Today, I met with multiple students who I worked with a lot last school year. I wanted to reconnect, to see how summer went and to ask about the first few days of school. It was great! I was reminded, as I often am, of the power and importance of meaningful relationships with kids. During my first year of teaching, one of my mentors gave me this “Educator’s Pledge.” For some reason, it’s always stuck with me and I’ve rediscovered it, randomly, over the last 17 years. So, tonight, I share it with you. It’s a good reminder of the power we hold.
“First the Heart, Then the Mind”
An Educator’s Pledge
The requirements of excellence today challenge me to bring a sense of artistry
to my work by building bridges between heads and hearts and making certain
that my heart and soul are engaged in my work with children.
It is said, if I work with my hands, I am a laborer. If I work with my hands and
my heart, I am a craftsman. If I work with my hands, head, and heart and soul,
I am an artist. To inspire a mind, first I must touch a heart.
Before children can learn rigorous content from skilled practitioners, children
need encouragement, someone to talk to, someone to listen and standards to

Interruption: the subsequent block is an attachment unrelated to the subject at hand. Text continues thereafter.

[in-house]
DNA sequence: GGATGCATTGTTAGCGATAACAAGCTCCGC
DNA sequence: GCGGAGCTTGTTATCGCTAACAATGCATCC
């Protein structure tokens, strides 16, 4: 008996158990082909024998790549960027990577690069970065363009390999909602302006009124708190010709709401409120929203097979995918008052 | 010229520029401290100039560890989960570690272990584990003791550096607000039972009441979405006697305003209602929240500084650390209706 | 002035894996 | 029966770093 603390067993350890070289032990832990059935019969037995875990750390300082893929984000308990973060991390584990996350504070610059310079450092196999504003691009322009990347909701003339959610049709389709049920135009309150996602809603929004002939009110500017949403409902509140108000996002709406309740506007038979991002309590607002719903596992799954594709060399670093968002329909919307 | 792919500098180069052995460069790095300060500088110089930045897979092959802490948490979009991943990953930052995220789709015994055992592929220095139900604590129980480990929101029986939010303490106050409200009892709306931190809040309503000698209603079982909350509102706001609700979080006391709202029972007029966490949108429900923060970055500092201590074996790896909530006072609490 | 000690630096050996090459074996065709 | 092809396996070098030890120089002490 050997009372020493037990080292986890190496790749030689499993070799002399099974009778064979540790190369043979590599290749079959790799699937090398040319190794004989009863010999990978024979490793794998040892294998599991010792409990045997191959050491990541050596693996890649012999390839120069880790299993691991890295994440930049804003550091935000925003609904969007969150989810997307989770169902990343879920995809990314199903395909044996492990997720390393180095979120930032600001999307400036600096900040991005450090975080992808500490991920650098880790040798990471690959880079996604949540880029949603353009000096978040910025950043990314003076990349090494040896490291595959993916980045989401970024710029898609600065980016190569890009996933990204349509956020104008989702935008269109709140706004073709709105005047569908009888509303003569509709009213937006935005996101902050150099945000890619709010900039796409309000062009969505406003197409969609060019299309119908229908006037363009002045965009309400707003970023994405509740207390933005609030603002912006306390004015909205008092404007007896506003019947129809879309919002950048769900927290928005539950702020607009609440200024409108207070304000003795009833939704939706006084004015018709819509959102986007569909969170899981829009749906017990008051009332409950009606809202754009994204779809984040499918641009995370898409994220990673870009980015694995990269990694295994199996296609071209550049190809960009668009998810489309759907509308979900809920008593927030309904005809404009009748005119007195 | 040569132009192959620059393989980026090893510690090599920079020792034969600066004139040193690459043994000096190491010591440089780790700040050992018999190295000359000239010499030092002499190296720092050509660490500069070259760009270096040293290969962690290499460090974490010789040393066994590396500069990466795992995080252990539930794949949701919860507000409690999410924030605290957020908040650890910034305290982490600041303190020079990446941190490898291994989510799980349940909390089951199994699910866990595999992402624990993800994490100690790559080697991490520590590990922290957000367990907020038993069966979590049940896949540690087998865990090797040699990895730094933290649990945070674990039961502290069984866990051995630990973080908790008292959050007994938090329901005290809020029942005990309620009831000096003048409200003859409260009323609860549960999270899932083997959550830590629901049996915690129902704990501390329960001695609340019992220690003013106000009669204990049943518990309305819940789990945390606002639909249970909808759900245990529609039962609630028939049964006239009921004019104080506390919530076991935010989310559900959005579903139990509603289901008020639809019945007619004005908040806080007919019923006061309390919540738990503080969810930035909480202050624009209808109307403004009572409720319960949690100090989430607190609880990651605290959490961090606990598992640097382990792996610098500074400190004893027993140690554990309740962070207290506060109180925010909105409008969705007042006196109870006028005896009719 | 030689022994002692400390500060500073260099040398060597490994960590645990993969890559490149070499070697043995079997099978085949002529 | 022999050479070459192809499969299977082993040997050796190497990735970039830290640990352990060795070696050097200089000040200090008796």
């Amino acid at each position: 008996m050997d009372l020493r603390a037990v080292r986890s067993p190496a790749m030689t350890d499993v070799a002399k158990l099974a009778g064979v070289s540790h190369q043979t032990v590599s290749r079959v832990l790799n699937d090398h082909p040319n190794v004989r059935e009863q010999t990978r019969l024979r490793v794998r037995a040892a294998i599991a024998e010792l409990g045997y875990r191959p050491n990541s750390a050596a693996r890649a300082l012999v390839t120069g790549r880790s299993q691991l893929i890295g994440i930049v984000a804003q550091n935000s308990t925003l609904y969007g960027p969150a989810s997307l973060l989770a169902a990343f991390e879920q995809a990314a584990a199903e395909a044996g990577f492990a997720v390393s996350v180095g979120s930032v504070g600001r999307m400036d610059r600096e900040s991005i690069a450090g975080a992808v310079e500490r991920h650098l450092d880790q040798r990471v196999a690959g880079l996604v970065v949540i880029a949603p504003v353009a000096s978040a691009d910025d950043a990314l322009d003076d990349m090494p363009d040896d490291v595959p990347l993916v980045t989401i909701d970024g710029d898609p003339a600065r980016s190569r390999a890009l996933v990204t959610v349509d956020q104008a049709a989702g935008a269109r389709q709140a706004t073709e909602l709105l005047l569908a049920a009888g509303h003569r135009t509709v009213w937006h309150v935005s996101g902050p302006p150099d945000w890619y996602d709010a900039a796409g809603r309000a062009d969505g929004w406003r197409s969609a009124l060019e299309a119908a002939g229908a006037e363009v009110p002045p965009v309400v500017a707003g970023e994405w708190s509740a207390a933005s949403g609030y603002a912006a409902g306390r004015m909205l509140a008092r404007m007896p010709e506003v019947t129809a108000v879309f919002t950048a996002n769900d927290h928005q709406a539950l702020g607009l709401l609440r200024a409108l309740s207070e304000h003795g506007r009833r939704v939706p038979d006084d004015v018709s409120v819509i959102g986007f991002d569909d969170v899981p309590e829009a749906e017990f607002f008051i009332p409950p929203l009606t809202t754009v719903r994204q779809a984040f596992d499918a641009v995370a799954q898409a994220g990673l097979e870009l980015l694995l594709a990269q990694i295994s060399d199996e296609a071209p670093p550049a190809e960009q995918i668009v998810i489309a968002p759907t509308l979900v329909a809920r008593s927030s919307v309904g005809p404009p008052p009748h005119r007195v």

live by. My relationships with students are the foundation upon which all
learning can occur.
“As a teacher, I possess tremendous power to make a child’s life miserable
or joyous. I can be a tool of torture or an instrument of inspiration. I can humiliate
or humor, hurt or heal. In all situations, it is my response that decides whether a
crisis will be escalated or deescalated and a child humanized or dehumanized.”
The power of my interactions is unmatched.
I must do whatever it takes to reach each child. For I make the difference.
I can destroy the heart and mind of one child or many children or I can open hearts
and minds of children and instill a feeling of true worth and human dignity that will
enable a child to surmount the tragedies of poverty, of prejudice, of futility. I need
to go no further than the nearest classroom to find a child already beaten by life,
a child who already feels he is nobody. I can help him feel that he is somebody.
I make a difference.
Helen Keller said, “The best and most beautiful things in the world cannot be seen
nor even touched, but felt in the heart.” I must do the heart work. The world speaks
to children’s minds. But as an educator, I have the powerful opportunity to speak to
the heart. For if I have a child’s heart, I have his mind.